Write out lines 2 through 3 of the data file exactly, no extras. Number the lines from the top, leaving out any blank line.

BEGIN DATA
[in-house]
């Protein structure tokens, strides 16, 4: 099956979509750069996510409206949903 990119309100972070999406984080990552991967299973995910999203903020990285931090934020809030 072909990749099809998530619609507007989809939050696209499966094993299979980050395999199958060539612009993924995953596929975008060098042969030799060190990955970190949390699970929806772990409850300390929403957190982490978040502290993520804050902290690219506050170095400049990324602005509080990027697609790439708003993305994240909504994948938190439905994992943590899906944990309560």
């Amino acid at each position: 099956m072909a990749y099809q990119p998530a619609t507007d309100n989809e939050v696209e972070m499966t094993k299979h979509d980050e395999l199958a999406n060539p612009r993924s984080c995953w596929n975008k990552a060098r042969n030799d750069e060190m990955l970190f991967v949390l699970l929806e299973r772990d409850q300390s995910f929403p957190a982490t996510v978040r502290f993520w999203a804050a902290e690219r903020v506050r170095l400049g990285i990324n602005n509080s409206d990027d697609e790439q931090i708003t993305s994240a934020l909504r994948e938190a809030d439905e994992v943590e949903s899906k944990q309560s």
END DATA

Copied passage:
């Protein structure tokens, strides 16, 4: 099956979509750069996510409206949903 990119309100972070999406984080990552991967299973995910999203903020990285931090934020809030 072909990749099809998530619609507007989809939050696209499966094993299979980050395999199958060539612009993924995953596929975008060098042969030799060190990955970190949390699970929806772990409850300390929403957190982490978040502290993520804050902290690219506050170095400049990324602005509080990027697609790439708003993305994240909504994948938190439905994992943590899906944990309560």
């Amino acid at each position: 099956m072909a990749y099809q990119p998530a619609t507007d309100n989809e939050v696209e972070m499966t094993k299979h979509d980050e395999l199958a999406n060539p612009r993924s984080c995953w596929n975008k990552a060098r042969n030799d750069e060190m990955l970190f991967v949390l699970l929806e299973r772990d409850q300390s995910f929403p957190a982490t996510v978040r502290f993520w999203a804050a902290e690219r903020v506050r170095l400049g990285i990324n602005n509080s409206d990027d697609e790439q931090i708003t993305s994240a934020l909504r994948e938190a809030d439905e994992v943590e949903s899906k944990q309560s």